A new surveillance system that displays on the rear view mirror in police cars automatically sounds a chime, locks the doors and rolls up the windows if it detects someone approaching the car from behind.
Photo credit: AP Photo/Carlos Osorio
Randy Freiburger, a Ford engineer who works with police and ambulance customers to make sure the company's vehicles are meeting their needs, stands next to a test police vehicle in Dearborn, Mich.
Photo credit: AP Photo/Carlos Osorio
DEARBORN, Mich. (AP) — Police could soon be getting some extra backup — from their cars.
Ford Motor Co. has a new surveillance system for police cars that automatically sounds a chime, locks the doors and puts up the windows if it detects someone approaching the car from behind. The system — which Ford is patenting — is the first of its kind.
"It's like insurance. You hope you never need it. But if you do, it gives the officer a few extra seconds of warning," says Marc Ellison, vice president of operations at Auburn, Calif.-based InterMotive Inc., which helped Ford develop it.
Backup cameras and sensors usually only work when a car is in reverse. The new system, dubbed "Surveillance Mode," allows an officer to use them while the car is parked. An image from the backup camera is beamed onto the rearview mirror, so the officer can keep an eye on the rear of the car. If someone comes too close, four sensors on the rear bumper will detect them. The system works during the day and at night, when officers are often the most vulnerable. It can be turned off if officers are in high traffic areas with a lot of pedestrians.
InterMotive sells Surveillance Mode for $248.33 as a stand-alone option. It's $75 when part of a package of other options, including a dimmer for interior lights if the officer doesn't want to be seen and a system that automatically turns down the radio if a call comes in over two-way radio. If a police car doesn't have a backup camera, the system just uses the sensors.
The company said it anticipates that the system will eventually be available to consumers.
Surveillance Mode is the brainchild of Randy Freiburger, a Ford engineer who works with police and ambulance customers to make sure the company's vehicles are meeting their needs. He got the idea last August while accompanying Yoon Nam, a deputy with the Los Angeles County Sheriff's Department.
Nam was asked to respond to a report of a possible drug offense in a gritty area of Compton, Calif. She told Freiburger to stay in the car and radio for help if he needed it while she went to talk to the suspect. When the suspect took off running and Nam followed him, Freiburger found himself alone, with another suspect approaching him.
Nam tried not to lose sight of Freiburger, and she radioed for help. Both suspects were eventually caught and convicted of drug crimes. But a shaken Freiburger wanted to help make police feel less vulnerable when they're on patrol.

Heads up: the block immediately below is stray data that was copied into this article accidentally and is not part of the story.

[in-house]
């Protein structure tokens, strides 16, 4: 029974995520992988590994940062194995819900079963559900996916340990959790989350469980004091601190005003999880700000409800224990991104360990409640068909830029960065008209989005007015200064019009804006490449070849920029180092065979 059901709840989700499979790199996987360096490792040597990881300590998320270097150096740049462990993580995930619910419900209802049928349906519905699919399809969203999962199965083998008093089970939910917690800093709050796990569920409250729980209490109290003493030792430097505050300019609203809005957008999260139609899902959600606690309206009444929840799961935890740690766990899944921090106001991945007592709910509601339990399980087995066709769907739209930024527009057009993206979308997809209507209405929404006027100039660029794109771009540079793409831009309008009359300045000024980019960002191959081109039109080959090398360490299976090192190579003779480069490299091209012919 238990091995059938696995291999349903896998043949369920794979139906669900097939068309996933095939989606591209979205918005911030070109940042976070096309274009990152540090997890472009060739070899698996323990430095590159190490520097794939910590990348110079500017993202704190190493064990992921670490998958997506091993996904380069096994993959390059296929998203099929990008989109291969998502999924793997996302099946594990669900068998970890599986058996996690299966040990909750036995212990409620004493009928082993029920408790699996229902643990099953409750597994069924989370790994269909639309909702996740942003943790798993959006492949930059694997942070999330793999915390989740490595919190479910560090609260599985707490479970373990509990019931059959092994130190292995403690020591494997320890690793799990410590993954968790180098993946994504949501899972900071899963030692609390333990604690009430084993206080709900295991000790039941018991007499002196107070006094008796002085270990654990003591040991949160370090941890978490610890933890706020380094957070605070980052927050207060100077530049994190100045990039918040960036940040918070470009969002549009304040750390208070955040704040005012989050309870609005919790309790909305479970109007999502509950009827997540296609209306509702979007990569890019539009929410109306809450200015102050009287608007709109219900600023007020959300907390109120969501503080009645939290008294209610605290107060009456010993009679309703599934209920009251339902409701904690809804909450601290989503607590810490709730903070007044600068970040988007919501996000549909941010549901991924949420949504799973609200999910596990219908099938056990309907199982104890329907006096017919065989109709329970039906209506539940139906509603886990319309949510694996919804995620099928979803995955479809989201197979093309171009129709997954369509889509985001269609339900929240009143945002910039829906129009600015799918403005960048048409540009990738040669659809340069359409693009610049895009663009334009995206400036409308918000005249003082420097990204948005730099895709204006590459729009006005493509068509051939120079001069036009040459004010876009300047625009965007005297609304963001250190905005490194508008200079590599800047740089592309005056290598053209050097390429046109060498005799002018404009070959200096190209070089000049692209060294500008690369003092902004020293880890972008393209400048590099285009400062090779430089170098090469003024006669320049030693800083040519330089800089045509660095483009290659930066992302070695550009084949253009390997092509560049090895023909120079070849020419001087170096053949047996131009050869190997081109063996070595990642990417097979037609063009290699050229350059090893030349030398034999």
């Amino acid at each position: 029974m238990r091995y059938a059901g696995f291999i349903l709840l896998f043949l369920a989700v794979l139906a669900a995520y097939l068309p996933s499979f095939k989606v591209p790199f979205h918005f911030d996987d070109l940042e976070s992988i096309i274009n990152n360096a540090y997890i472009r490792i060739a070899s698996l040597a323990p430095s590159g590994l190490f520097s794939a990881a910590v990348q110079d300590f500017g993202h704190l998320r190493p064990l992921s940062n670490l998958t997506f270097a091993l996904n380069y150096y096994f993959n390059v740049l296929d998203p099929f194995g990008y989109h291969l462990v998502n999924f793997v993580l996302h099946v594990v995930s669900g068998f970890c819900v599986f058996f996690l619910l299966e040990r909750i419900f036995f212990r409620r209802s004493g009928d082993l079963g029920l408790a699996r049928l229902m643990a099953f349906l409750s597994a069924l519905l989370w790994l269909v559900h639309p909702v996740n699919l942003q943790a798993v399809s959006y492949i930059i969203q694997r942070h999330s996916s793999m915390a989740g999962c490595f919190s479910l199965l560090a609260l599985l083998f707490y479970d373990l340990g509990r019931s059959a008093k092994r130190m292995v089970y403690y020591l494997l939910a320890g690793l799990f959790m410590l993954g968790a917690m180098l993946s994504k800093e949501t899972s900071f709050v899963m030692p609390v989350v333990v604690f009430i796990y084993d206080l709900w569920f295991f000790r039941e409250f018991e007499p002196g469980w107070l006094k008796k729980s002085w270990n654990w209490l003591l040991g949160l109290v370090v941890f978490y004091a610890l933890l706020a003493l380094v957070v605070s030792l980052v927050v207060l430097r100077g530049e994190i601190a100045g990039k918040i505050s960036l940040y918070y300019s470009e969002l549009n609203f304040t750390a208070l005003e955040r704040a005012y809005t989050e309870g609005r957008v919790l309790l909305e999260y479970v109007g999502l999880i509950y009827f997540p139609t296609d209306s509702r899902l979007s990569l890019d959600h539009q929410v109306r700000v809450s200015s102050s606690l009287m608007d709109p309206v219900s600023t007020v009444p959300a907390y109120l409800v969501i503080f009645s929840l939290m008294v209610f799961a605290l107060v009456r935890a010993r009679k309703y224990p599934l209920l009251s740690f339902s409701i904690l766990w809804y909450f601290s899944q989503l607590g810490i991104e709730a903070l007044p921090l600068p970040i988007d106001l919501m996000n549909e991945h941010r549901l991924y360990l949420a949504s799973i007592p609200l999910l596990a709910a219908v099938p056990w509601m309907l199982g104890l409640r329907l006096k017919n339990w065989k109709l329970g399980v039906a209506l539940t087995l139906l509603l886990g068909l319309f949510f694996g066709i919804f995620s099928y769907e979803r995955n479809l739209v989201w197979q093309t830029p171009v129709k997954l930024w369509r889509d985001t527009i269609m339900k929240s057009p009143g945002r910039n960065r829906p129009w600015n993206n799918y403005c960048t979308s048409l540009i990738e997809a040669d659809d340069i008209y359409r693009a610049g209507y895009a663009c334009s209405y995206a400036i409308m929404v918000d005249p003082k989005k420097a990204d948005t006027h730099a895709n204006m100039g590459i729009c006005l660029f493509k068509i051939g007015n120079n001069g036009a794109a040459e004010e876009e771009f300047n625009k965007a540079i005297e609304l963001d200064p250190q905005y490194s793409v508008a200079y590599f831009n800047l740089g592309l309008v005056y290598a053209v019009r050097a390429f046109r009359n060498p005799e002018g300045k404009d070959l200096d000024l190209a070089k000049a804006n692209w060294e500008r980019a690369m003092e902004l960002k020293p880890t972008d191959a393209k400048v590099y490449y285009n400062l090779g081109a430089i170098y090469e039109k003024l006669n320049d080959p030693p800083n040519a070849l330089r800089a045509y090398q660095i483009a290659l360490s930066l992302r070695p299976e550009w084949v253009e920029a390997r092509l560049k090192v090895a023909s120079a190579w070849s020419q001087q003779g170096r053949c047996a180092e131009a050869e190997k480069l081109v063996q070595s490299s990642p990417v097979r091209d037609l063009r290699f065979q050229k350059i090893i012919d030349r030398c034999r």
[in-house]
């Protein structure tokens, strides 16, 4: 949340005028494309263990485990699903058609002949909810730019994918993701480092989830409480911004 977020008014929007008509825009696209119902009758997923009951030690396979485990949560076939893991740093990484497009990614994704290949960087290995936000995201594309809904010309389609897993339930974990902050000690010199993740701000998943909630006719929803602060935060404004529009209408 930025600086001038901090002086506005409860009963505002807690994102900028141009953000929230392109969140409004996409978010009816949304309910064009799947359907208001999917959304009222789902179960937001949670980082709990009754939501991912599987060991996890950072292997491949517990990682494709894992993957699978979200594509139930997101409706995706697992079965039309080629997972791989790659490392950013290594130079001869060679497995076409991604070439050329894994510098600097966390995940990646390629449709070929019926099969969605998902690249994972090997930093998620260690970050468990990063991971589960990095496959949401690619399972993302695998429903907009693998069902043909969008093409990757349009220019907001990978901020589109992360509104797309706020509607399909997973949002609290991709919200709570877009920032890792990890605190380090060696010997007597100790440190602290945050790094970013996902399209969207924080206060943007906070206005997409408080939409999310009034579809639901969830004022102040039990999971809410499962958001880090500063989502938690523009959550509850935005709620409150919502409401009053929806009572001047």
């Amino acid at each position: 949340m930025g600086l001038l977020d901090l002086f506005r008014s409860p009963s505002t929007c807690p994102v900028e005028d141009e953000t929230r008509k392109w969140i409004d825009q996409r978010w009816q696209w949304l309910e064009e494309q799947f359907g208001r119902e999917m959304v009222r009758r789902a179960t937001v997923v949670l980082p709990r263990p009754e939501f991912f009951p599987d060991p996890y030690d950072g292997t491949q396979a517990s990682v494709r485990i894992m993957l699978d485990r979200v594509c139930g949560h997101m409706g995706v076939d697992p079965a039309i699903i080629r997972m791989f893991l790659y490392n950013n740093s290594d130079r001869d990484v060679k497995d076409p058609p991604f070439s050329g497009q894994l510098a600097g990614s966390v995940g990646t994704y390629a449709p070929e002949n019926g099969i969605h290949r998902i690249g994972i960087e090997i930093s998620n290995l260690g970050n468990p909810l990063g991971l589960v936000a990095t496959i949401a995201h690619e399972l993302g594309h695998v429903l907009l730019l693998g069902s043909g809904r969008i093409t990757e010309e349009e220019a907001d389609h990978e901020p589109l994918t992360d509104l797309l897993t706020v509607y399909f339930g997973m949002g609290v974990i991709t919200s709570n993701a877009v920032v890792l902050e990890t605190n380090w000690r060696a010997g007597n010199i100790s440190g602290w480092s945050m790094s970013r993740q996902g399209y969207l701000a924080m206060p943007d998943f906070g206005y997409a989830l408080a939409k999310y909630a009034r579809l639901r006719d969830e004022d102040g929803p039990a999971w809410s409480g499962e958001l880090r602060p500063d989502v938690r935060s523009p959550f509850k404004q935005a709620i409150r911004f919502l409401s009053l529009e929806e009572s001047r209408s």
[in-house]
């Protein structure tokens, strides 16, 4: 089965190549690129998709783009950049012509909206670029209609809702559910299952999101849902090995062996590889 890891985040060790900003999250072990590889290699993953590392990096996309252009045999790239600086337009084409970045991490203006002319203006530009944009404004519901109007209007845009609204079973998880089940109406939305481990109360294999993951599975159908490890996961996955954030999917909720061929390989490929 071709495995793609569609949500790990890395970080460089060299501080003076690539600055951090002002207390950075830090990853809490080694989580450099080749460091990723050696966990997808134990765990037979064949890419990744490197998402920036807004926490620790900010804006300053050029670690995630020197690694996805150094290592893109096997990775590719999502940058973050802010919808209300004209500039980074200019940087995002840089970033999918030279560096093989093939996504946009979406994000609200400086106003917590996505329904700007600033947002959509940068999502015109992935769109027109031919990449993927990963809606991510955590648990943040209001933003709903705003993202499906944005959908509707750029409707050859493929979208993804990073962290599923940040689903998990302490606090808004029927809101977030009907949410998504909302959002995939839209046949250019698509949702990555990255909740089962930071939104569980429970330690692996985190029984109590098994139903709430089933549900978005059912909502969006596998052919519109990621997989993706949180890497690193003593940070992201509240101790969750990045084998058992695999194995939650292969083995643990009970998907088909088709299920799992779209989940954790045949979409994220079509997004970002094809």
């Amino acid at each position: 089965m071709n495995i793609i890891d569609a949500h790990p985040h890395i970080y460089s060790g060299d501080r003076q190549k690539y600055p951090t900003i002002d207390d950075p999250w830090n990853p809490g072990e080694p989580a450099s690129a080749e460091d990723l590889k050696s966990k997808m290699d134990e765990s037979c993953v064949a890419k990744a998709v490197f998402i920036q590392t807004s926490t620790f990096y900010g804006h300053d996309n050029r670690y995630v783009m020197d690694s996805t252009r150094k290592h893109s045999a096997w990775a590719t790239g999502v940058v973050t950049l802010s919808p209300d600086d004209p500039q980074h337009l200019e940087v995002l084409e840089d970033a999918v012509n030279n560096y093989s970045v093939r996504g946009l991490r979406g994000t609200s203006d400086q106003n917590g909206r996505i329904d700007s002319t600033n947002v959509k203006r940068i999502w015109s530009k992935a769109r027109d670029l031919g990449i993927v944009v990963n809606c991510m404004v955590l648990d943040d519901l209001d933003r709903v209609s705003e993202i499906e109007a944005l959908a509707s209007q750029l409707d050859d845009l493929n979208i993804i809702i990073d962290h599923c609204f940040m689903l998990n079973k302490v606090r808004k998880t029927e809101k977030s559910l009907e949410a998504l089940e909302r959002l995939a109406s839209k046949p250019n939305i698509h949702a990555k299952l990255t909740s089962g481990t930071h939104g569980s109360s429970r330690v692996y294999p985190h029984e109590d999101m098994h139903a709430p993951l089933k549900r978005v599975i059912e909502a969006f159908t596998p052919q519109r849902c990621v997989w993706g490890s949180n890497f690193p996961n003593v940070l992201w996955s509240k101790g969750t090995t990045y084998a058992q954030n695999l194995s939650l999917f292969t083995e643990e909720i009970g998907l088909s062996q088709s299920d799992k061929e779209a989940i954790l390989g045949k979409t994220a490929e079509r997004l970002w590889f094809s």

No one keeps track of the number of police officers killed each year in their cars, but it's not uncommon for criminals to target officers there, says Steve Groeninger, a spokesman for the National Law Enforcement Officers Memorial Fund.
In 2011, Virginia Tech police officer Deriek Crouse was fatally shot in his parked patrol car at close range while conducting a traffic stop on campus. Earlier this year, Massachusetts Institute of Technology officer Sean Collier was also killed in his cruiser, allegedly by the suspects in the Boston Marathon bombings.
Nam, who has since been promoted to a detective, says she would often work alone when she was on patrols. When she was making traffic stops, or had a suspect detained in her vehicle, the suspect's friends or family members would frequently approach her car. "We're trained to look up and look around at all times, but having that extra feature in the vehicle would help," she said.
Police are already helping improve the system. Ellison says InterMotive plans an upgrade that will make the brake lights automatically come on when someone is approaching based on comments from an officer who was testing it.
No cars with the new system had been sold as of mid-July, but Ford hopes it will give police departments another reason to consider its cars.
Ford dominated the police market for decades with the Crown Victoria sedan, but it lost some sales after it discontinued the rear-wheel-drive Crown Victoria in 2011 and replaced it with all-wheel-drive police vehicles based on the Taurus sedan and Explorer SUV. Some departments that prefer rear-wheel-drive cars for their speed in chases have switched to the Dodge Charger or Chevrolet Caprice.
Spokespeople for Dodge and Chevrolet said they aren't yet offering systems like Ford's. None of the company's would reveal their current share of the police car market.
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